MacDonald, Margaret Read. Compiler. “Old Joe and the Carpenter.” In Peace Tales, World Folktales To Talk About. Retold by Pleasant DeSpain.  Hamden, Connecticut:  Linnet Books, 1992.


Ethnic Origin:

United States, first known recording by Manly Wade Wellman as told to him by an old man named Green, a bee hunter, living near Bat Cave, Henderson County, NC in 1951.


Running Time:  7 minutes


Power Centers:

Power of forgiveness and friendship, not to let something little stand in the way of friendship.



Molly, Anna, and the Carpenter



Molly living alone in a cabin on mountain.  Molly has argument with neighbor over calf. Carpenter knocks on the door and has tea with Molly.  Carpenter works outside.  Molly returns, finds bridge and makes up with neighbor.



Molly a widow lady is living alone in a cabin on side of mountain and has silly argument with best friend and neighbor, Anna.  Anna has a creek dug between their property. A carpenter stops by looking for work. Anna asks carpenter to build fence to hide creek and Anna’s property. Carpenter says he thinks he can build something she will like. Molly leaves for town and comes back to find a bridge instead of a fence. Molly and Anna make up. Carpenter leaves saying he has more bridges to build.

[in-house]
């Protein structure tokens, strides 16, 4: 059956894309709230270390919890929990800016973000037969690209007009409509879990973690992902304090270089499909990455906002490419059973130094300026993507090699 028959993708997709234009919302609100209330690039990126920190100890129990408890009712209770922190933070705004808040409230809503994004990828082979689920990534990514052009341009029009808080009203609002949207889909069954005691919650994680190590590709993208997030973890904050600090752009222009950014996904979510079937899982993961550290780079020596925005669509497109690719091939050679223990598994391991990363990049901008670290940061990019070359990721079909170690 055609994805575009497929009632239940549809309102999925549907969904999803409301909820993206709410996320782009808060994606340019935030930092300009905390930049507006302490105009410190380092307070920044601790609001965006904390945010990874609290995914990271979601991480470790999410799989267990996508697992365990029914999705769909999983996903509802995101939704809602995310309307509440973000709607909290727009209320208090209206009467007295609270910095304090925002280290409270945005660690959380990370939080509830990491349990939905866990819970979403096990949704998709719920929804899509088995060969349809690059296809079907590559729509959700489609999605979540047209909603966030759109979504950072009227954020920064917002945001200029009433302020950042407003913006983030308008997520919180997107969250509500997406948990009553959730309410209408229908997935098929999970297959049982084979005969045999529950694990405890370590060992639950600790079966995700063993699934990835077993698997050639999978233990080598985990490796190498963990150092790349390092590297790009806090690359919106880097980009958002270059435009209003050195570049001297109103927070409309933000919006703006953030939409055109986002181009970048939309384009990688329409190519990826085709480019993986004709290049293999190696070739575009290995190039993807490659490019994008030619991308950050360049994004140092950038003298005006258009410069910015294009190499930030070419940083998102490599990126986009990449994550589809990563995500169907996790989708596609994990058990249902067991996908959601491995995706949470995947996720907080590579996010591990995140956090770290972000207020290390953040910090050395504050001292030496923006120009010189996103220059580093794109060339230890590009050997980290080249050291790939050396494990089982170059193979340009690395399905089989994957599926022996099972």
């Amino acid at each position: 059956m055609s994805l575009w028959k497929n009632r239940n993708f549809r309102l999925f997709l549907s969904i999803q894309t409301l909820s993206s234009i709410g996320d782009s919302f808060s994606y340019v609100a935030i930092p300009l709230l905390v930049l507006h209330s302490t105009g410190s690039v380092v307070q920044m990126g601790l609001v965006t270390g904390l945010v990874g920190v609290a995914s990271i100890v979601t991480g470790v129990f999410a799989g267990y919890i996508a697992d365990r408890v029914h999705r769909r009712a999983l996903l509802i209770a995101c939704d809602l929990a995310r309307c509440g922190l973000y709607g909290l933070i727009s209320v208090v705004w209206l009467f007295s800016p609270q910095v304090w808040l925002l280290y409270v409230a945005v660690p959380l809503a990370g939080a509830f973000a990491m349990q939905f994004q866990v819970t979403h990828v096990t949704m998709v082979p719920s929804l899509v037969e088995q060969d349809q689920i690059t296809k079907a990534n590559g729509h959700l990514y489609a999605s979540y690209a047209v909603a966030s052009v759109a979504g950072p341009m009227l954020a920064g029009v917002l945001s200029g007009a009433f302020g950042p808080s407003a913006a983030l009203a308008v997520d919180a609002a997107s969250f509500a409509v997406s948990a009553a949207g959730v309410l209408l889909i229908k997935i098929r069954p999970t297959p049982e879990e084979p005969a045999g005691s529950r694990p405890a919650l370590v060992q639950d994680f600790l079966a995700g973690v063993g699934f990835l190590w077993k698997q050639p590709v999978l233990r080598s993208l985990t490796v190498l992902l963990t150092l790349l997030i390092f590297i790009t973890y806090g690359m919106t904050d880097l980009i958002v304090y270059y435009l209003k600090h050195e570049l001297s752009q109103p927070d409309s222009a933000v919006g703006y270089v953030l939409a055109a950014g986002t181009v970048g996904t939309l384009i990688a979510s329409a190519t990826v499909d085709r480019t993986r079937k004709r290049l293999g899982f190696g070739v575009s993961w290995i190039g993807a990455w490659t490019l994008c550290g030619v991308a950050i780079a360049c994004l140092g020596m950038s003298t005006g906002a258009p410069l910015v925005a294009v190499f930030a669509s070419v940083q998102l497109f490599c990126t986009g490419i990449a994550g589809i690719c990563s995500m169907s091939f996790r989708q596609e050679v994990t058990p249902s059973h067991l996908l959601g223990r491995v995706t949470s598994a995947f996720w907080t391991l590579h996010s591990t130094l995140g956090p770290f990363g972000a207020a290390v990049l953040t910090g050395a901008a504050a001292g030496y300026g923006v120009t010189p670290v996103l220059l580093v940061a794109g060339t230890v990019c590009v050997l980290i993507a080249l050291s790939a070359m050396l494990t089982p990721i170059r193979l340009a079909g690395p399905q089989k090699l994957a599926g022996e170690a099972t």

Rhymes/Special Phrases/ “Flavor”:

“I believe I can give you something you will like."

“I’ve got more bridges to build.”



This story was chosen for middle adolescence (ages 14-17) to show them the importance of friendship and not to let something little break up a friendship. Sometimes it is better to be the bigger person and let bygones be bygones. The developmental characteristics that it focuses on is achieving more mature relationships, emotional independence and achieving socially responsible behavior.  The story is important to middle adolescence because it includes “self-discovery”, its “performance oriented” and shows “relationships are vital”. 

I think the story is also important because it speaks to the values one has. What do you value more, material possessions, “the cow” or friendship? These are questions that adolescence need to decide. They also need to decide on appropriate behavior. Is it appropriate to act on your need to get back at someone for something they have done? Should Anna have built the creek? Should Molly have the fence built?  Molly reacted because she was hurt that Anna dug the creek and took it as a personal affront to her. Molly still wanted to be friends and probably would have eventually made up if Anna had not dug the creek. Then she was too hurt and her pride wouldn’t let her. Adolescence need to see that there are consequences to their words and actions and how they have the power to hurt or help others. Even though “Molly and the Carpenter’ is about older people, I think that adolescence can see the lessons and maybe even discuss them without showing their vulnerability of talking about their own peer group


Bibliographic information of other versions/variants:


Pleasant DeSpain, storyteller. “Old Joe and the Carpenter.” In Thirty-three Multicultural Tales to Tell.  Little Rock:  August House, 1993.


Wellman, Manly Wade, retold.  “A Job of Work.”  North Carolina Folklore, vol. III, No. 1, July 1955.


MacDonald, Margaret Read. Compiler. “Looking Your Enemy in the Eye.” In Peace Tales, World Folktales To Talk About. Hamden, Connecticut:  Linnet Books, 1992.